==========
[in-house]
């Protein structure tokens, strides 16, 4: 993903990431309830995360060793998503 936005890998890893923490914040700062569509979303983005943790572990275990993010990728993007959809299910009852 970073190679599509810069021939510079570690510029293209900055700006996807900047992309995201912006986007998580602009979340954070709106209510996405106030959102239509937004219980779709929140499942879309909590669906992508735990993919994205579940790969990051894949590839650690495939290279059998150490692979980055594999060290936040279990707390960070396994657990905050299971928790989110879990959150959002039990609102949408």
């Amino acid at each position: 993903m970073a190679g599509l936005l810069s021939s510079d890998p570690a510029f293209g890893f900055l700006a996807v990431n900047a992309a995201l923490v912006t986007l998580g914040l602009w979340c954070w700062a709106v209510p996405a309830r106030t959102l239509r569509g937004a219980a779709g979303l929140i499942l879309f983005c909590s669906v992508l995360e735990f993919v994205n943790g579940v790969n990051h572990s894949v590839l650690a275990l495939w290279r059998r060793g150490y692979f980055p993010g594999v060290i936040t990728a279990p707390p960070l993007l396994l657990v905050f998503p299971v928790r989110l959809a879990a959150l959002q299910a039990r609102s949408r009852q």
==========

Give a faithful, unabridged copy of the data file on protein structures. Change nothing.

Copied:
[in-house]
């Protein structure tokens, strides 16, 4: 993903990431309830995360060793998503 936005890998890893923490914040700062569509979303983005943790572990275990993010990728993007959809299910009852 970073190679599509810069021939510079570690510029293209900055700006996807900047992309995201912006986007998580602009979340954070709106209510996405106030959102239509937004219980779709929140499942879309909590669906992508735990993919994205579940790969990051894949590839650690495939290279059998150490692979980055594999060290936040279990707390960070396994657990905050299971928790989110879990959150959002039990609102949408």
């Amino acid at each position: 993903m970073a190679g599509l936005l810069s021939s510079d890998p570690a510029f293209g890893f900055l700006a996807v990431n900047a992309a995201l923490v912006t986007l998580g914040l602009w979340c954070w700062a709106v209510p996405a309830r106030t959102l239509r569509g937004a219980a779709g979303l929140i499942l879309f983005c909590s669906v992508l995360e735990f993919v994205n943790g579940v790969n990051h572990s894949v590839l650690a275990l495939w290279r059998r060793g150490y692979f980055p993010g594999v060290i936040t990728a279990p707390p960070l993007l396994l657990v905050f998503p299971v928790r989110l959809a879990a959150l959002q299910a039990r609102s949408r009852q």